Quinine, earlier used in malaria, was obtained from the Cinchona bark. Chloroquin and Hydroxychloroquin are presently used to reduce the inflammation in arthritis. It has beneficial effects on blood vessels by reducing blood lipids. Chloroquin is most inexpensive drug. To avoid pigmentation (darkening) of skin these drugs should be taken at night and prolonged exposure to sunlight be avoided. To avoid hyperacidity they need to be taken after food. Patients with G6PD enzyme deficiency have a possible risk of haemolysis (destruction of red blood cells) due to Chloroquin. Greying of hair, ringing in ears, weakness in the thigh muscles (myopathy) etc are frequent adverse effects in the patients using Chloroquin for long period. Prolonged use can affect eyes in the form of irritation of eyes, blurring of vision, altered vision, difficulty in focusing eyes, double vision, halos around lights, inability to see a part of an object, inability to move eyes etc. It is therefore necessary for patients on Chloroquin and Hydroxychloroquin to visit an Ophthalmologist for field of vision and other tests every 6 and 12 months respectively. It was observed in animal experiments that efficacy of Chloroquin increases if consumed along with juice of neem leaves.

Chloroquin tablet: 250 mg; Hydroxychloroquin tablet: 200 /300/ 400 mg

Colchicine is the first line drug used for treatment of inflammation due to deposition of uric acid and other crystals in joints or other areas of the body. One tablet of Colchicine (0.5mg) should be taken immediately at the onset of pain. One more tablet can be taken after an hour or so. A maximum of eight tablets can be taken in a day. Some patients may experience diarrhea due to Colchicine. If used with other anti-inflammatory painkillers, just two tablets a day may suffice. Colchicine needs to be continued in the dose of 2 tablets a days for 4-6 months after control of inflammation to avoid recurrence. Colchicine acts as an anti-inflammatory agent; it does not decrease the levels of uric acid. In case one misses a dose, that dose should be taken as soon as remembered. Colchicine has various adverse effects such as gastrointestinal disturbances, diarrhea, fatigue, numbness of limbs and muscle pains (rare). Special precautions should be taken while administering Colchicine along with antibiotics such as Azithromycin and Fluconazole as well as cholesterol-lowering drugs such as Atorvastatin.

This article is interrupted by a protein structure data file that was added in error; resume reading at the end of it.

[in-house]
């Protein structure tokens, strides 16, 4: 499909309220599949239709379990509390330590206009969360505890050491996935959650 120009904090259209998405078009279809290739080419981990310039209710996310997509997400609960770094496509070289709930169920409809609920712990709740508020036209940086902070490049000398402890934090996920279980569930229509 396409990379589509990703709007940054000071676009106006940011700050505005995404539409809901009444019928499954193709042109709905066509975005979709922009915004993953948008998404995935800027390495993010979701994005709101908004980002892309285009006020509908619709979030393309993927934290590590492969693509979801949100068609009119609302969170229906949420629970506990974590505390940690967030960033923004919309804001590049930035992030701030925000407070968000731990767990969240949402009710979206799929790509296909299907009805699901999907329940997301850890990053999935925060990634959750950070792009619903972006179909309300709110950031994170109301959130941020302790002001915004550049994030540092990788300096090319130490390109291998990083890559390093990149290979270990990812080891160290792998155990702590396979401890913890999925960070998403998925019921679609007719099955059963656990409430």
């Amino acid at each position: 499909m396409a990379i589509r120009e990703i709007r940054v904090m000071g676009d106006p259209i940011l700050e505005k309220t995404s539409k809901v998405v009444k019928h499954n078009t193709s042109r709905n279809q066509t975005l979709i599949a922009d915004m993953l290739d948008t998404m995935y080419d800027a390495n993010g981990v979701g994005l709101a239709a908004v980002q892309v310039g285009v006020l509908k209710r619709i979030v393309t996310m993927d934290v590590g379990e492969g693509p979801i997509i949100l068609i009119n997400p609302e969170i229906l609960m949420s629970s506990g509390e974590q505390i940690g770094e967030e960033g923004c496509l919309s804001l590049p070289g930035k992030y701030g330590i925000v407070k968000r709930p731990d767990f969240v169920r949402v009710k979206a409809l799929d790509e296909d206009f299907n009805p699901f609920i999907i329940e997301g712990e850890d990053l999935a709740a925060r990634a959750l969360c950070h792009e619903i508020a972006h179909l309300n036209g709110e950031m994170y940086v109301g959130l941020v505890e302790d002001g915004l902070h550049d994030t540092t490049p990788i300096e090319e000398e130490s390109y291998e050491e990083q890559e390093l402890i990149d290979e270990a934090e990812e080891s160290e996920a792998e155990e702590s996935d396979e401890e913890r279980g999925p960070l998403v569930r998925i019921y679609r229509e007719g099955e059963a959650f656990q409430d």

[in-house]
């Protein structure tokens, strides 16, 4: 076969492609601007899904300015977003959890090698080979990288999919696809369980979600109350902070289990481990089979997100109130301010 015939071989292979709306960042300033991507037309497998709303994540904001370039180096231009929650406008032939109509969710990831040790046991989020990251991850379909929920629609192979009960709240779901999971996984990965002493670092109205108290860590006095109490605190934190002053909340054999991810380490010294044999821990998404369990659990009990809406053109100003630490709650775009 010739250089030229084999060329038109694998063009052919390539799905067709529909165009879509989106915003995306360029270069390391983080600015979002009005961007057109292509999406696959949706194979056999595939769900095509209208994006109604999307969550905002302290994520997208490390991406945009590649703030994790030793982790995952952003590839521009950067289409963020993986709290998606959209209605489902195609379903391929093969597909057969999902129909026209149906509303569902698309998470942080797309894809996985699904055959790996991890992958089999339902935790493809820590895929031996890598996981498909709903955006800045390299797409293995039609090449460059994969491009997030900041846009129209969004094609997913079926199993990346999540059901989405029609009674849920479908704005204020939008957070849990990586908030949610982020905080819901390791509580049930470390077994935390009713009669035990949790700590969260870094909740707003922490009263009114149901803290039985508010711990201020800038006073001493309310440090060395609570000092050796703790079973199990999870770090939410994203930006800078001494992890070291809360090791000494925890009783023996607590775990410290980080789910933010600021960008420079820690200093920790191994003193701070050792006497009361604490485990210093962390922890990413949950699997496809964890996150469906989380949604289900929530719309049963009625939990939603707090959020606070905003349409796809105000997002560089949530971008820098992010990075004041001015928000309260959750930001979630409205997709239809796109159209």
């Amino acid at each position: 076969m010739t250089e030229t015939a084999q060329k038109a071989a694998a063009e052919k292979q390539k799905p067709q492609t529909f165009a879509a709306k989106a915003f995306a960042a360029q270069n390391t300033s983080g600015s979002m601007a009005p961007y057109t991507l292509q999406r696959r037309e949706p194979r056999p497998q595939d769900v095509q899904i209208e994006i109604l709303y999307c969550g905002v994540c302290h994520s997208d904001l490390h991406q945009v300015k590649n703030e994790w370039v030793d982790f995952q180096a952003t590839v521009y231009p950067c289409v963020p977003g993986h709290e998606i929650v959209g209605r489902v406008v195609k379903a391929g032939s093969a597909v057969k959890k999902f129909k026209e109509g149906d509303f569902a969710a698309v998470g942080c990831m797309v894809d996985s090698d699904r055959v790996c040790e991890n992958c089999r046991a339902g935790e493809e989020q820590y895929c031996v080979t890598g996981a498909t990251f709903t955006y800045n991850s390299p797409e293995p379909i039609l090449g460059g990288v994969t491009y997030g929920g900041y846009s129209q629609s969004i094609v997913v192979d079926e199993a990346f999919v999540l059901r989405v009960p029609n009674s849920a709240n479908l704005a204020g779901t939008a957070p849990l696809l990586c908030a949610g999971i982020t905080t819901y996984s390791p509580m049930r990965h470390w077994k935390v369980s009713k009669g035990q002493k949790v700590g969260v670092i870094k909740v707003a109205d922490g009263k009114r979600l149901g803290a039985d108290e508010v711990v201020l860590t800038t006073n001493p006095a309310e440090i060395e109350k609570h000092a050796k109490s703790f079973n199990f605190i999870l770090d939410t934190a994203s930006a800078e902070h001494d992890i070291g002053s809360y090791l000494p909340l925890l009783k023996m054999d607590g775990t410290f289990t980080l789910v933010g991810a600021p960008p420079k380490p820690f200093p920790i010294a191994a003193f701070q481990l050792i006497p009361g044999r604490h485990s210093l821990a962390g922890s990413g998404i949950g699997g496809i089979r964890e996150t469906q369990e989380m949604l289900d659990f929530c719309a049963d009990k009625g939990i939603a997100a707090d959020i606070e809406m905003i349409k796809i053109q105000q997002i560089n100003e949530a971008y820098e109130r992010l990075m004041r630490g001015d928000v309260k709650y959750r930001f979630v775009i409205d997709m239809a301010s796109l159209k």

Cyclophosphamide is a highly effective drug administered intravenously every 2-4 weeks for a period of 3-6 months. It may be prescribed for a longer duration in some patients. The dose varies from patient to patient according to the intensity of the disease. Cyclophosphamide injections may have immediate adverse effects such as allergic rashes, redness of skin (especially face), nasal stuffiness, vomiting and diarrhea. Over time, loss of appetite, weight loss, darkening of nails and skin may be seen in some patients. Some of these adverse effects, however, are controllable. Hair loss may occur after 3-6 weeks of therapy. However, hair grow again once the drug is stopped. Suppression of bone marrow due to this drug leads to reduction in various types of circulating blood cells. Cell counts normalize within next two weeks. The next dose is reduced if cell counts do not normalize. Cyclophosphamide is excreted through the kidneys (urine). It is advisable to drink plenty of water (2-4 liters daily) and urinate every two hours at least for two days before and after Cyclophosphamide injection to ensure proper excretion of the drug. This prevents accumulation of drug in urinary bladder and averts risk of bladder cancer. MESNA (2-Mercaptoethane sulfonate sodium) is administered alongwith to prevent bladder cancer. Gonadal suppression occurs after 8 weeks of therapy. However it normalizes in 90% young patients on stopping the drug. Conception is contraindicated while on this drug and can be attempted 4 months after stopping the drugs. Breast feeding too is not allowed. High doses of Cyclophosphamide may cause bloody stools, various types of cancers, swelling and dysfunction of heart. Smoking is strictly prohibited as it further increases the risk of cancers due to Cyclophosphamide.